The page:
Yeah cool. So I know your song The Road was used in a video at Idle No More Oakland where they were talking about stopping the Keystone XL Pipeline. Have you guys been involved in any of that stuff in Canada?
Oh yeah, absolutely. We were there for all the rallies that were going on in Ottawa. Like Ottawa was the hot spot for everything.
Yeah, Theresa Spence.
Yeah, right. I went out to visit her a few times, I was out at all the rallies and there when the Nishiyuu wlkers showed up, it was like all this energy at the time. And Ottawa’s known for being a really sleepy city and so as all of this was happening we were writing our album and all the energy really helped, it was really, really cool.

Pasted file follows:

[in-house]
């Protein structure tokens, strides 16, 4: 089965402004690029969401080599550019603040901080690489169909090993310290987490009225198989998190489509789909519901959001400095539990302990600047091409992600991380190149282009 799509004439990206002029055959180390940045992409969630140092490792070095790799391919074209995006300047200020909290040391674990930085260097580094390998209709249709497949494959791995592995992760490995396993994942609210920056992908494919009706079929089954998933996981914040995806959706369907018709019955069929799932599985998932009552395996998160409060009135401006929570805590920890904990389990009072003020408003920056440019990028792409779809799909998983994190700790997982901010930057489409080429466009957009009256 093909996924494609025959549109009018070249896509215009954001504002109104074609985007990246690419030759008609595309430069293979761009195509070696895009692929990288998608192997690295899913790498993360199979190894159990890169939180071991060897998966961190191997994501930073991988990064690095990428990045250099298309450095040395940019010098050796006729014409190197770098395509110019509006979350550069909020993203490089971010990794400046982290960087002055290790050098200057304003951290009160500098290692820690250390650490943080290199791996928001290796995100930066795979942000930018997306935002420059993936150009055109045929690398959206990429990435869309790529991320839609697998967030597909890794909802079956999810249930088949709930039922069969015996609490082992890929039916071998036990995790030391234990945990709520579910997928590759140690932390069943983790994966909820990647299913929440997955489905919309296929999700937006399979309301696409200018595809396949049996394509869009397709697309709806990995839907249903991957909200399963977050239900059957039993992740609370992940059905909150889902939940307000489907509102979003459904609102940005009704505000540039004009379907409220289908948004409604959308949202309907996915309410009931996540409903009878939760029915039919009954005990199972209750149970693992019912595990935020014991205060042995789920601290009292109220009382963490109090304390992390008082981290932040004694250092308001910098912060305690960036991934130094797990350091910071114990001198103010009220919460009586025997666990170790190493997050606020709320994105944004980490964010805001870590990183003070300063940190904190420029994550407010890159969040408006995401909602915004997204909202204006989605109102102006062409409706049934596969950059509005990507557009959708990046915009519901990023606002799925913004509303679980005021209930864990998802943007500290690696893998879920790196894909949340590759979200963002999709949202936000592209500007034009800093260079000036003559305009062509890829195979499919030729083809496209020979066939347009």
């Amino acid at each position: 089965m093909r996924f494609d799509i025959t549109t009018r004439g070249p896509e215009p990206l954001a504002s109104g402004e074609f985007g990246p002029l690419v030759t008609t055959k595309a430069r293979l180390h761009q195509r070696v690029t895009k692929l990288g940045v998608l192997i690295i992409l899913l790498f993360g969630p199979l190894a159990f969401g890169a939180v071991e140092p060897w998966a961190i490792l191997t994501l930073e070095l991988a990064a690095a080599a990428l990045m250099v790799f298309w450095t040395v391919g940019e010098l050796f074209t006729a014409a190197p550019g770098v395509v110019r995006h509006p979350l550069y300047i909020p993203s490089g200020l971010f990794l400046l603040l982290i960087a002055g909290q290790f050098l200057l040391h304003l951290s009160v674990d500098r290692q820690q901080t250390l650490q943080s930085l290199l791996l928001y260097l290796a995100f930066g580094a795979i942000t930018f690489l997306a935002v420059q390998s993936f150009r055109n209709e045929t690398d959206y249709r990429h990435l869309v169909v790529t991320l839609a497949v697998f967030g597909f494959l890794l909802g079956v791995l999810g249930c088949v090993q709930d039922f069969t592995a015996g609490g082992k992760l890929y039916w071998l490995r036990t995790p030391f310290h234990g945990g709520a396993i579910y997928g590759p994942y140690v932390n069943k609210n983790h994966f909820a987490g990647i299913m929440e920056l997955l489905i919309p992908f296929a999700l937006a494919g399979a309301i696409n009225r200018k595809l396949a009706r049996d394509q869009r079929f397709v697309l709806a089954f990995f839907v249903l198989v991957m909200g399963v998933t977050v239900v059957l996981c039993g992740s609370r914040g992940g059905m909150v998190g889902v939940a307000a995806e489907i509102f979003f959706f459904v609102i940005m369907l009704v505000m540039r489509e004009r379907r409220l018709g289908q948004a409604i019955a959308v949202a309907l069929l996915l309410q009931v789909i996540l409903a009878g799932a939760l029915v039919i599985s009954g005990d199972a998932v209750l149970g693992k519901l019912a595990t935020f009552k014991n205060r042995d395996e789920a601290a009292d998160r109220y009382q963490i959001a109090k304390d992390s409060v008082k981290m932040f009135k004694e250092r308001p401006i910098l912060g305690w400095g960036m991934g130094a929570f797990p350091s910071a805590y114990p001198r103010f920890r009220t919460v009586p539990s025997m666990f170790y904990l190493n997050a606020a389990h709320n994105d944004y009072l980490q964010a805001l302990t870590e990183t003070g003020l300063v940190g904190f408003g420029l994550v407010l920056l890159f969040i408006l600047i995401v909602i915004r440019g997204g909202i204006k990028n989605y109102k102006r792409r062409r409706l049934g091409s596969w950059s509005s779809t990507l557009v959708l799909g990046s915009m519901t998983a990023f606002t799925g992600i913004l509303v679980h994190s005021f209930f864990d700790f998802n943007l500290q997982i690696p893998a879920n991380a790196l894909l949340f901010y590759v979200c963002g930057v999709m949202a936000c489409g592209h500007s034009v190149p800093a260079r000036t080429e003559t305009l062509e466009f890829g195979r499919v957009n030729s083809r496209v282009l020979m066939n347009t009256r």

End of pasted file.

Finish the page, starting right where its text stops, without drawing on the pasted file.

Great, and is the movement still going strong in Ottawa? I know its spread down here.
Yeah, not necessarily in Ottawa but its definitely still going strong. There’s a lot of things happening behind the scenes people just aren’t really reporting on it, but there’s still a lot of stuff happening.
Bear Witness: Really, Idle No more just represents a groundswell moment in the Indigenous movement. It definitely helped gain a lot of traction but there was just as much going on before as after. I think it just represents a moment where people came up and just said, “We’re not going to be quiet anymore.”